Anyone else baffled by pensions statements? They come annually and are full of all sorts of technical terminology and confusing jargon including projections that are made difficult to understand. It’s enough to make your head spin! So we approached Holly MacKay of Boring Money to help us get our heads around the issue;
Pension statements are long-winded and contain an awful lot of waffle that you aren’t very likely to read. However, there are a few key things you need to note.
First, the value. How much have you got and how much it is likely to get you as an income each year when you retire? Take note of this! If it’s not enough, you need to try and work out how to save a little more each year. The figures should use reasonable growth rates bearing in mind the types of assets you are invested in and make it clear what your pension might be worth in today’s money. It will also give you what is called a transfer value – the amount you would get if you wanted to transfer it into another pension (net of any charges or deductions).
Check out the fees – excluding any adviser fees you really shouldn’t be paying more than 1% – 1.25% a year all-in for a pension.
Then, it will probably also tell you the type of pension – defined contribution or defined benefit. Defined benefit schemes give you a guaranteed pension increasing with statutory levels of inflation for life. The amount is calculated on the length of service and your earnings while you were a member of the scheme. Few are based on final salary now with most being hybrid and having a money purchase element or are career averaged earnings. These are increasingly rare and I’m quite jealous I haven’t got one! Defined contribution schemes are where you make regular contributions throughout your working life and you just get what you get at the end. One is fixed, the other is variable. Most pensions today are defined contribution.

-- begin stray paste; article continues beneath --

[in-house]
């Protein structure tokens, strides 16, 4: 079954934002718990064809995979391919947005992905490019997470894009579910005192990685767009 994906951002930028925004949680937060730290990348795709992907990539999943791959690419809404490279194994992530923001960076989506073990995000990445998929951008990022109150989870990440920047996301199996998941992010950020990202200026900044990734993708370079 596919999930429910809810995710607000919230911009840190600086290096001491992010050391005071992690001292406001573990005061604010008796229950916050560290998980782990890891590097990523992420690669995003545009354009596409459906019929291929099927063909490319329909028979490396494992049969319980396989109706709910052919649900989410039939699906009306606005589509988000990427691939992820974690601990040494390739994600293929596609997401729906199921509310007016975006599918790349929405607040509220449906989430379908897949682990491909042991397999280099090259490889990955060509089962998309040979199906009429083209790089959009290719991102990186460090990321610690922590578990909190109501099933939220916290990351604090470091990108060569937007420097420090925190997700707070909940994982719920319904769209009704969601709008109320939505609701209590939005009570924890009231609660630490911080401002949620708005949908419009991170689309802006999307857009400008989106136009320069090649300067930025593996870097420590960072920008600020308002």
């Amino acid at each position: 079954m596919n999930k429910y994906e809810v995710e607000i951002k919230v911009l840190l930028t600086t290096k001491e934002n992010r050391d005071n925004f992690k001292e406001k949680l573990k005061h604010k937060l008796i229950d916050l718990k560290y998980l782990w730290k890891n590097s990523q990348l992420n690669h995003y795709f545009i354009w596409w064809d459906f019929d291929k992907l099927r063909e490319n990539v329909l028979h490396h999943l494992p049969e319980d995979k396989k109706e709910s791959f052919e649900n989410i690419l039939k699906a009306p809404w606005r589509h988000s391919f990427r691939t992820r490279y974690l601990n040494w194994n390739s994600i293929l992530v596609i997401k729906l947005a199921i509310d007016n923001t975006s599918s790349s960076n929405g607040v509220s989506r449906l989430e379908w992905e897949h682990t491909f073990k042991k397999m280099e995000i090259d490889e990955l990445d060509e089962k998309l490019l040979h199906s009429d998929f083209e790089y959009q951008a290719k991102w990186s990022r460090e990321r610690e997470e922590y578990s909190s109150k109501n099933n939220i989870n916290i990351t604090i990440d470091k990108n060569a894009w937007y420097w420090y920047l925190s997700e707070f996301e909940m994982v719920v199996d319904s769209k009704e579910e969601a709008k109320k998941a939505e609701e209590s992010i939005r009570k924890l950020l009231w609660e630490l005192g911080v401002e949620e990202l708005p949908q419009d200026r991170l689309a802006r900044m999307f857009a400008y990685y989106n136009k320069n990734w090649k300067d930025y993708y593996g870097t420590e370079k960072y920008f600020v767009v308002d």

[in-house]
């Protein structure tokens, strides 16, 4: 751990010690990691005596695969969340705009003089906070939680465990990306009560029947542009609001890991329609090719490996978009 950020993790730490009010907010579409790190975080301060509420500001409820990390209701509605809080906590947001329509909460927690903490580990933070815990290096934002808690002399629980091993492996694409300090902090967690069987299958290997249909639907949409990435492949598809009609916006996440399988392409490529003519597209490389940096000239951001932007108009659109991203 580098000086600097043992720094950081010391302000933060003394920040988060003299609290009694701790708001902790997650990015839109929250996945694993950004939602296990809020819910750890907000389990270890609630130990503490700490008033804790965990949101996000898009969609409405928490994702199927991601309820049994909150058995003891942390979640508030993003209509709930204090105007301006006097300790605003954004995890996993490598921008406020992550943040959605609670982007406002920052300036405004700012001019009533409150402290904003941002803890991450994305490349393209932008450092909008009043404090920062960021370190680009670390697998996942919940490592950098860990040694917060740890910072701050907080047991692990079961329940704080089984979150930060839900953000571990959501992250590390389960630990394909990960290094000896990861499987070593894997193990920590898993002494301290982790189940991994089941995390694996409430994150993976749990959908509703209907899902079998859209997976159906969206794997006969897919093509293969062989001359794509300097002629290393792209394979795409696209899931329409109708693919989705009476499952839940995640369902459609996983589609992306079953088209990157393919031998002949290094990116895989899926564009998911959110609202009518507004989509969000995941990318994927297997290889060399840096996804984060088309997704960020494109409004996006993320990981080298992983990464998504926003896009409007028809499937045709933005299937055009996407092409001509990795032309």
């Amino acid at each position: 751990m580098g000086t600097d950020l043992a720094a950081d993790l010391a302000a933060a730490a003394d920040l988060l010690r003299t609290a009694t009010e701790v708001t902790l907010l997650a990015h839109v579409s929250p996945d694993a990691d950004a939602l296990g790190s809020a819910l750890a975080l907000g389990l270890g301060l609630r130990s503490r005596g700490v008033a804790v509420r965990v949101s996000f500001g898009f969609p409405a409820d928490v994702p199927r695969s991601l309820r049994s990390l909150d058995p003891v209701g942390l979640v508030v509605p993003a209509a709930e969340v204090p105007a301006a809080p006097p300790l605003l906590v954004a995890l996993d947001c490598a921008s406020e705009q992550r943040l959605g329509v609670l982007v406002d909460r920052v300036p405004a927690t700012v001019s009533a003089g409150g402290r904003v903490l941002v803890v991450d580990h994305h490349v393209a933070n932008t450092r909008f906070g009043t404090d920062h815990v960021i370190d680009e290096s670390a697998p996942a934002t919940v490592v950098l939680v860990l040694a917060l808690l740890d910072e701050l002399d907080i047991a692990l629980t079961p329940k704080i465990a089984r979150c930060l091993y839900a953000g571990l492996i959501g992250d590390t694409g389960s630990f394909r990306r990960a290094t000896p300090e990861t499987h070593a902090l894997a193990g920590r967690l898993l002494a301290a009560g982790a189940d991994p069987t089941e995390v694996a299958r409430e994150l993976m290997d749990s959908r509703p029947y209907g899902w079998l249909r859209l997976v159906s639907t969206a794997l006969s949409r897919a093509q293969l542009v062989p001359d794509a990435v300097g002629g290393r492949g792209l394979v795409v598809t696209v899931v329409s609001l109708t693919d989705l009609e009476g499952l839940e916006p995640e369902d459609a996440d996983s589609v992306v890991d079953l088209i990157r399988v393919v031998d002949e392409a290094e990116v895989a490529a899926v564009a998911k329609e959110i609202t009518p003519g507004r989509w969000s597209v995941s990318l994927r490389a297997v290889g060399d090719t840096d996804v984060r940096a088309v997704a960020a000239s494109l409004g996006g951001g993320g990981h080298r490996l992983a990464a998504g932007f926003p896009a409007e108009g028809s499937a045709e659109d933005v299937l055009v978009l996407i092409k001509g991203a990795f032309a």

Your statement will also tell you whether your pension comes with any bells and whistles. These can be valuable and might include things like a guaranteed annuity rate, or they can be bad, such as an early exit fee. As a rule of thumb, if you see the word ‘guarantee’ anywhere, consider talking to a financial adviser before trading it in. These things can be valuable! Annual Statements can be pretty useless for this and if people want to know about bells and whistles they should check their policy terms and conditions or request a transfer pack for info-only purposes.
Finally they will tell you what your money is invested in. How spicy is the stuff your pension savings are sitting in. Risk is not necessarily a bad thing here. If you are 40, for example, and this pension has years to tick over before you need it or can access it, sitting in ‘safe’ cash can sometimes be the worst idea! Most pensions will put you in what they call a ‘default fund’ which isn’t as miserable as it sounds – it’s what the boffins think is the most sensible option for your age and the number of years left until you retire.